New Name, New Feeling
After three months working on the Umoja Centre in Kenya earlier this year, a couple of months in the US for rest and resupply, I returned to India on 2nd July with the intention of facilitating the next iteration of Dream Class. However, my plans quickly changed after falling seriously ill the same evening the day I arrived, which caused me to reassess my involvement with the class, ultimately setting it on an entirely new path.
Dream Class, if you are unfamiliar, is a learning journey I have been facilitating annually since 2013 for a group of girls and young women from the Gandhi Leprosy Seva Sangh in Ahmedabad, an underprivileged leprosy community I have been doing volunteer work in for the past several years. The purpose of the class has been to empower its members to pursue their dreams, which in many cases, had to do with attending college. Dream Class was, in part, responsible for the first women in the leprosy community's history since 1968 to do just that, who even recently graduated from their respective institutions.
One of the unintended consequences of the class was that it normalised the idea of girls and young women pursuing their education. Previously, doing so was considered a radical act since the prevailing cultural attitude states that higher education and employment is strictly the domain of boys. This is particularly true in a community like this. College is not free, so why would a family invest their limited resources in such a vain, fruitless endeavour?
Yet, India is rapidly developing and emerging as a serious player on the world stage and, by consequence, leaving behind some of its more conservative and patriarchal values. Ahmedabad, similarly, is a fast-growing metropolis with an expanding middle class and no shortage of job opportunities, where it is not unusual to find women with careers and standing. Parents of our Dream Class participants saw two things: 1) how much happier their daughters were doing what they wanted to do and 2) the tangible prospect of them finding well-paying employment and potentially being able to lift the home out of poverty.
What started off as a somewhat controversial experiment in 2013, Dream Class has now turned into an established, valued program that is intended to be offered once in a year from July-February.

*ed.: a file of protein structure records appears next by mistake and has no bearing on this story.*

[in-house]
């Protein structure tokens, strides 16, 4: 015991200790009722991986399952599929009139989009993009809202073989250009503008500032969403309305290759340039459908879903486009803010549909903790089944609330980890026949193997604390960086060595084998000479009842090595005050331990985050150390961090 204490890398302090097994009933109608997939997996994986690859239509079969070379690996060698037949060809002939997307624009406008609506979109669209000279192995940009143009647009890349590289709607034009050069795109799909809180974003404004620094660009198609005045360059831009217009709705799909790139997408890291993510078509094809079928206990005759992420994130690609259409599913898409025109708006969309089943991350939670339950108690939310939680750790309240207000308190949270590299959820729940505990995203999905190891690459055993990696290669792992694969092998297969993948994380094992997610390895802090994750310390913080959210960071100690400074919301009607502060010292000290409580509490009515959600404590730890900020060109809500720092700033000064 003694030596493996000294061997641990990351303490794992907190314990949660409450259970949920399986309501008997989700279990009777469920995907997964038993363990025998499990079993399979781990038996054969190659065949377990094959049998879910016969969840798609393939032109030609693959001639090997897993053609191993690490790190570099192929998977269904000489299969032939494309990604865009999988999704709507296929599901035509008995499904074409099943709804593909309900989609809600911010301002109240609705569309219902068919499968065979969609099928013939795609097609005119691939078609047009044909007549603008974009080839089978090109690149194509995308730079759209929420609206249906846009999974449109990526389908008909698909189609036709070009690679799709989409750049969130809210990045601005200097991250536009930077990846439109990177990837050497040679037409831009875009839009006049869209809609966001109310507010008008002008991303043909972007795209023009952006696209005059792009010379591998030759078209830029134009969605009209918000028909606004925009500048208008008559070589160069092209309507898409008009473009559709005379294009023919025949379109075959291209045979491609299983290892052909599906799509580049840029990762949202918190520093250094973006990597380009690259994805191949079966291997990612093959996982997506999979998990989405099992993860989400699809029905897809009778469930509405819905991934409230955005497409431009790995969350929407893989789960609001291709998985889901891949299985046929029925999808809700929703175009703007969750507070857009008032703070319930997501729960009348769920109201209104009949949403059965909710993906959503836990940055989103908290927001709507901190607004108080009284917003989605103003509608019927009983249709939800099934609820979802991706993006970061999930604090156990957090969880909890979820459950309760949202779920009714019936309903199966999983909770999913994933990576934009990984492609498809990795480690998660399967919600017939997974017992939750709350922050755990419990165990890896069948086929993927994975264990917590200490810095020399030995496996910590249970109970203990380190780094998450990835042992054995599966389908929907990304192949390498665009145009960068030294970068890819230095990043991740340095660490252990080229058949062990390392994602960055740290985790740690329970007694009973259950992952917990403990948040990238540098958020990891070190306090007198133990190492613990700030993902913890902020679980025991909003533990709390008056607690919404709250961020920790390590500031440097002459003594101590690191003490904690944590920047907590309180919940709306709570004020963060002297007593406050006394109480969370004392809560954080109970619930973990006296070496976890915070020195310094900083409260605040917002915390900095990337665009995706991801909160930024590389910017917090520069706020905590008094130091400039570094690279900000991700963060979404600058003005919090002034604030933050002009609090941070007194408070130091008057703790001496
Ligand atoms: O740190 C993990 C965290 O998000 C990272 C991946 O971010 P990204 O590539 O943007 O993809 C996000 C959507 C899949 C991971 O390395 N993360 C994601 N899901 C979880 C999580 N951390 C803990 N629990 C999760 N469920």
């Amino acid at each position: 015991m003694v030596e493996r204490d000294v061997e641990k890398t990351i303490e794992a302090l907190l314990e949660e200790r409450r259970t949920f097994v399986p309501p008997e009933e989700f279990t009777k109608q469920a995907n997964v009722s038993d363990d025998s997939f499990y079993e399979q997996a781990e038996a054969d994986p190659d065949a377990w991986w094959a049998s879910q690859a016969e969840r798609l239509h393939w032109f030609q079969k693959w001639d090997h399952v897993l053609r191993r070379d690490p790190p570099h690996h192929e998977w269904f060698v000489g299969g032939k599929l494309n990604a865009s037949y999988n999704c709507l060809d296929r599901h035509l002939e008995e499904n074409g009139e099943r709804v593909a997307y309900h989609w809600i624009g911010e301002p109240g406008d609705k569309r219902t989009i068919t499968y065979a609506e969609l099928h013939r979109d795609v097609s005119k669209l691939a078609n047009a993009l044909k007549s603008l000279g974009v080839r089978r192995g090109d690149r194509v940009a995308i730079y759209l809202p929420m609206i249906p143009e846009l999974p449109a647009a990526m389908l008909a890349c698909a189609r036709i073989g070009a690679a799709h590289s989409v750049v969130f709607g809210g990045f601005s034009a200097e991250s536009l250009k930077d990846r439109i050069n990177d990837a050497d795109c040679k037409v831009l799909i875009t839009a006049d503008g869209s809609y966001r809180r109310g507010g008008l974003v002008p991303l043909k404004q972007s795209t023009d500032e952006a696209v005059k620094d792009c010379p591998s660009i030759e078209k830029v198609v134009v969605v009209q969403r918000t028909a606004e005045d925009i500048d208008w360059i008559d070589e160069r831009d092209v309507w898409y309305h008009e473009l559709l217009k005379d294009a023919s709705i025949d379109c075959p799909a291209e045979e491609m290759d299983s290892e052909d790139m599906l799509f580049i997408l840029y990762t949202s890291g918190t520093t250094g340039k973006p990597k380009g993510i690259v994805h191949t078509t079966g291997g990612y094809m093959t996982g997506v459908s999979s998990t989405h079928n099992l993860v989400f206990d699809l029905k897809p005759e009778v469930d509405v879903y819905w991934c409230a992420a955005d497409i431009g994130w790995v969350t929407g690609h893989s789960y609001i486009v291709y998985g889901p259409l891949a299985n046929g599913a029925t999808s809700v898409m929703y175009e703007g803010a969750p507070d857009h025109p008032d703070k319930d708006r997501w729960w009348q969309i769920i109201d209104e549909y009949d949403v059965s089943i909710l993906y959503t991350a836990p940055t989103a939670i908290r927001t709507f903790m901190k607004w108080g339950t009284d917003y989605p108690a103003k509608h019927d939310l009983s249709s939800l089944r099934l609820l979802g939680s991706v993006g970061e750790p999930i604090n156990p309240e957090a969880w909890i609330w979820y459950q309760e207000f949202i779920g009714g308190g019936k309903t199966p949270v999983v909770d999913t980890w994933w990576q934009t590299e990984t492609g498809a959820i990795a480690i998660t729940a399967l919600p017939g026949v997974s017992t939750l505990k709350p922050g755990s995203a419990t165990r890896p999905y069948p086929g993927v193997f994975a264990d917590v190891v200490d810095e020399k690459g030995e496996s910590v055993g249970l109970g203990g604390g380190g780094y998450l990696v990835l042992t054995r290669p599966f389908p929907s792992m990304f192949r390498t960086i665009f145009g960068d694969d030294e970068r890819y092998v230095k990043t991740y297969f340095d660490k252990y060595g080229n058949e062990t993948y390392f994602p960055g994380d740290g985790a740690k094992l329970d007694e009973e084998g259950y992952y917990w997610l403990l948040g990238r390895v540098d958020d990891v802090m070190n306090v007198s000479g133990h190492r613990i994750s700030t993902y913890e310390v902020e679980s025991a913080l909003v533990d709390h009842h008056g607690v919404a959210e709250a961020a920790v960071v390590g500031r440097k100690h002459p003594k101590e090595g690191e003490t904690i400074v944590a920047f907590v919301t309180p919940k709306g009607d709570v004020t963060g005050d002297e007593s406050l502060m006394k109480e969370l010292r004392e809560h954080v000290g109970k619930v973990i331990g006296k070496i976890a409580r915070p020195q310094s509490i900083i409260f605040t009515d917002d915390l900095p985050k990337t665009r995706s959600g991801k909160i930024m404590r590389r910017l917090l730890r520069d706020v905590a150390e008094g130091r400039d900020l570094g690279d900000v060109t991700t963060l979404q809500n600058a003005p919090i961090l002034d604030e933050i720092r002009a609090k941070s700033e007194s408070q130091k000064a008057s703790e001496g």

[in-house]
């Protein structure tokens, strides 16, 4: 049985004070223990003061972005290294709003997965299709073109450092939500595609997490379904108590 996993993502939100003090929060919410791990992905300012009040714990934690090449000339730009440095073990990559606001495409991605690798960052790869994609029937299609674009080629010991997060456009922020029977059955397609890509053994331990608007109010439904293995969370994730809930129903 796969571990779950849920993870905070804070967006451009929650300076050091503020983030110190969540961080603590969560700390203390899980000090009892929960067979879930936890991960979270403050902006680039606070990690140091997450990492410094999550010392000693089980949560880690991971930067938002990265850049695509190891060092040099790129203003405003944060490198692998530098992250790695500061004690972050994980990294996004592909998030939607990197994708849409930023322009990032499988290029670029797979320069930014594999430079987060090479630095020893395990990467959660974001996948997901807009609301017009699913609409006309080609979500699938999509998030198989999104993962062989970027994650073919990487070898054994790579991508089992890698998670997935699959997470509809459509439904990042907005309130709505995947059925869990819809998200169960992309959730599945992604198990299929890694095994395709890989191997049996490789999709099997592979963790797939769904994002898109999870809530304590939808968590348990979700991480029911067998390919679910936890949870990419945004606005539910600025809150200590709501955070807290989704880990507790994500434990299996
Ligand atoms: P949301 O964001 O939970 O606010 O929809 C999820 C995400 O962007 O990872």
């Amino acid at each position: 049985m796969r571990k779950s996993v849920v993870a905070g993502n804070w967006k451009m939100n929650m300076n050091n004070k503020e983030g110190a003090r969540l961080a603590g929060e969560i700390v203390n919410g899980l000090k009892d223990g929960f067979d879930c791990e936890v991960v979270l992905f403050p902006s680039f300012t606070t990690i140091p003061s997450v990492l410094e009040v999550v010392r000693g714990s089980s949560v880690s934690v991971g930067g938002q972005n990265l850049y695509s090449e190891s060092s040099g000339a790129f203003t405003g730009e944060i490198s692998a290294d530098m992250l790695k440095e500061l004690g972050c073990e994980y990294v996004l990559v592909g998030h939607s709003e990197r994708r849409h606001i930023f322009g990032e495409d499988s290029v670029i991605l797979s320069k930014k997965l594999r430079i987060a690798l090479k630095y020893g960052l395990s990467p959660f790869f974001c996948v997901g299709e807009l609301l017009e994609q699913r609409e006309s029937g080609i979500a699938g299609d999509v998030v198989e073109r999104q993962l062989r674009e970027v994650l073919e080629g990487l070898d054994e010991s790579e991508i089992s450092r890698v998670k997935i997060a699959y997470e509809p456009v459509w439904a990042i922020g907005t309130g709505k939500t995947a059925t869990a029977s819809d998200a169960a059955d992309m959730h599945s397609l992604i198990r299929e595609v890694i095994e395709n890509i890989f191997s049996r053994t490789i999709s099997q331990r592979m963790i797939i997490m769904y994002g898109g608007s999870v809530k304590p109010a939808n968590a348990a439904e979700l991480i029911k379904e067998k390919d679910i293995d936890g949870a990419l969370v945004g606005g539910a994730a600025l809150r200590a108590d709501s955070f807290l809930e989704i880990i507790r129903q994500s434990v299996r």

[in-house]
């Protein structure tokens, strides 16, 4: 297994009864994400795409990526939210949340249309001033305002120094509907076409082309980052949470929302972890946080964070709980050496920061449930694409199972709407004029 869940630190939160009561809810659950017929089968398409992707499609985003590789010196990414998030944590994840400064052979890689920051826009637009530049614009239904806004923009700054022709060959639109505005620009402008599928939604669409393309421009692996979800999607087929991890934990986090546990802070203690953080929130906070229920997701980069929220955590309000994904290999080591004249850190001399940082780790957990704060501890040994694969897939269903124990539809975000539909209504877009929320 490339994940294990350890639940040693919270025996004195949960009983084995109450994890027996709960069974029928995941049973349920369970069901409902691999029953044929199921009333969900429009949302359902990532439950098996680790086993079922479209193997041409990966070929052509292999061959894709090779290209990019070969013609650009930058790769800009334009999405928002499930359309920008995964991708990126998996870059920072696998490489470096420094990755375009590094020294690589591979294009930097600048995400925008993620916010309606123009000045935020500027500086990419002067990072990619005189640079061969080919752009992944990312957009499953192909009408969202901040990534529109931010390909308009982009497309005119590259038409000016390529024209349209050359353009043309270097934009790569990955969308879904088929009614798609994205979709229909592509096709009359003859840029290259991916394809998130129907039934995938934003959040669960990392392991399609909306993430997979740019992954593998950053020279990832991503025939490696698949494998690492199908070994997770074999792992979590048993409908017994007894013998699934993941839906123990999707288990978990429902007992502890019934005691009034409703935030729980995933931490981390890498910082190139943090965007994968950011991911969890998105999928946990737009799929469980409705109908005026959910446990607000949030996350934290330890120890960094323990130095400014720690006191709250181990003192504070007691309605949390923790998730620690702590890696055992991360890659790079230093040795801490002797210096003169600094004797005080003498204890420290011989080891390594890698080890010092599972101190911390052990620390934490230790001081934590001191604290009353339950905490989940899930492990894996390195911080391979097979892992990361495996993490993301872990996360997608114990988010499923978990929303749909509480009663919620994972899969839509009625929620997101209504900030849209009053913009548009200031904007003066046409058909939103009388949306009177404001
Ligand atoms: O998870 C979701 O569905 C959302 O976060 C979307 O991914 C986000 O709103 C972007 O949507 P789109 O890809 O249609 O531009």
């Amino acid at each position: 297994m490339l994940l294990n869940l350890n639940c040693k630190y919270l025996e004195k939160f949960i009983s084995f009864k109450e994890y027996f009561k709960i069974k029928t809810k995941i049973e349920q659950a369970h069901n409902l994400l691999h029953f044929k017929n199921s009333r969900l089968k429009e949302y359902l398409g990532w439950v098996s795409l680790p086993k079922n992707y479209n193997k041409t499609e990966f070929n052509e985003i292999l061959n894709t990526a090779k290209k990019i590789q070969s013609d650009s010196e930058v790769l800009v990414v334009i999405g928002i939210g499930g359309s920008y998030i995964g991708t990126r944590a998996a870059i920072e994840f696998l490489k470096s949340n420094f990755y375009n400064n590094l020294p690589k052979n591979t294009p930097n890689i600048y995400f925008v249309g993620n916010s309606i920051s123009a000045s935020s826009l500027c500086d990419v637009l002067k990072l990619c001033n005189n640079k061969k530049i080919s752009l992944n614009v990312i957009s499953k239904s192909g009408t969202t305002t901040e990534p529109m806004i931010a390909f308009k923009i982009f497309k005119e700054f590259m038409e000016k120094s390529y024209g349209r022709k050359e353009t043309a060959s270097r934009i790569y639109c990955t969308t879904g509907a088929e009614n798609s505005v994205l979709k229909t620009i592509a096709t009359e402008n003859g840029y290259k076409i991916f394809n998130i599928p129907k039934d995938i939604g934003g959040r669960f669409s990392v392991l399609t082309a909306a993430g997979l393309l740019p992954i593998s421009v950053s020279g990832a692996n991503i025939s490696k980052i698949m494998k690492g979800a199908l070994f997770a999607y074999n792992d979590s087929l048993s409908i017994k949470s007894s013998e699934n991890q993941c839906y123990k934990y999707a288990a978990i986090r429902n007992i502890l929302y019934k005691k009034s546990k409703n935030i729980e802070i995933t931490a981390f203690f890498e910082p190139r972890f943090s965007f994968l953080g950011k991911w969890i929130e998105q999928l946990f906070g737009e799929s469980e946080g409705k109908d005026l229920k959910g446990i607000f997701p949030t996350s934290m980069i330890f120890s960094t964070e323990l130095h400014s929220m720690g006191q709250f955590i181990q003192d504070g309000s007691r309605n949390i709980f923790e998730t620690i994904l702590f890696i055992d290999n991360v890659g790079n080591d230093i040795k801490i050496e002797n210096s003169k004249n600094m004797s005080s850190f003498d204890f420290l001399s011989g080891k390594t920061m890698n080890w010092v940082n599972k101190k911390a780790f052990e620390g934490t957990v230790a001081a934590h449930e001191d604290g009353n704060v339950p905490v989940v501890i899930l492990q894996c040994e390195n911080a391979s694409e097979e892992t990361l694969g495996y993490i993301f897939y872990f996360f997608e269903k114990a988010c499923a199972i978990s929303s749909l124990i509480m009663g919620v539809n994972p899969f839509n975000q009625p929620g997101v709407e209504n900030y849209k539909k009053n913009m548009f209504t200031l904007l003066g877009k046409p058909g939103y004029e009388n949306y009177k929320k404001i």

A New Direction
For better or worse, I have been front and centre with Dream Class since its inception and have been responsible for its organisation, curriculum, and delivery.
I was in a favourable position to start the class because of having spent nearly three years living in the community as a full-time resident, which ended up generating a healthy amount of mutual love, trust, and respect between me and many community members. If I had tried to start a class that focused on the dreams of girls and young women when I first arrived, it would have been far too controversial—you could even say offensive. But because I already had so much history in the community, parents were willing (a little reluctantly) to take a chance on me.
Though things have always more or less run smoothly, as time went on, I realised there were a number of reasons why I was not the ideal candidate to keep leading the experience. For example, I must communicate with the group through a translator, which never felt sustainable. Though I don't like using the term, I am a foreigner and no matter how much time I spend in the country, I will never fully understand its nuances the way being born there affords. Although not a deal breaker, being a member of the opposite sex also brought with it certain limitations and subtle awkwardness.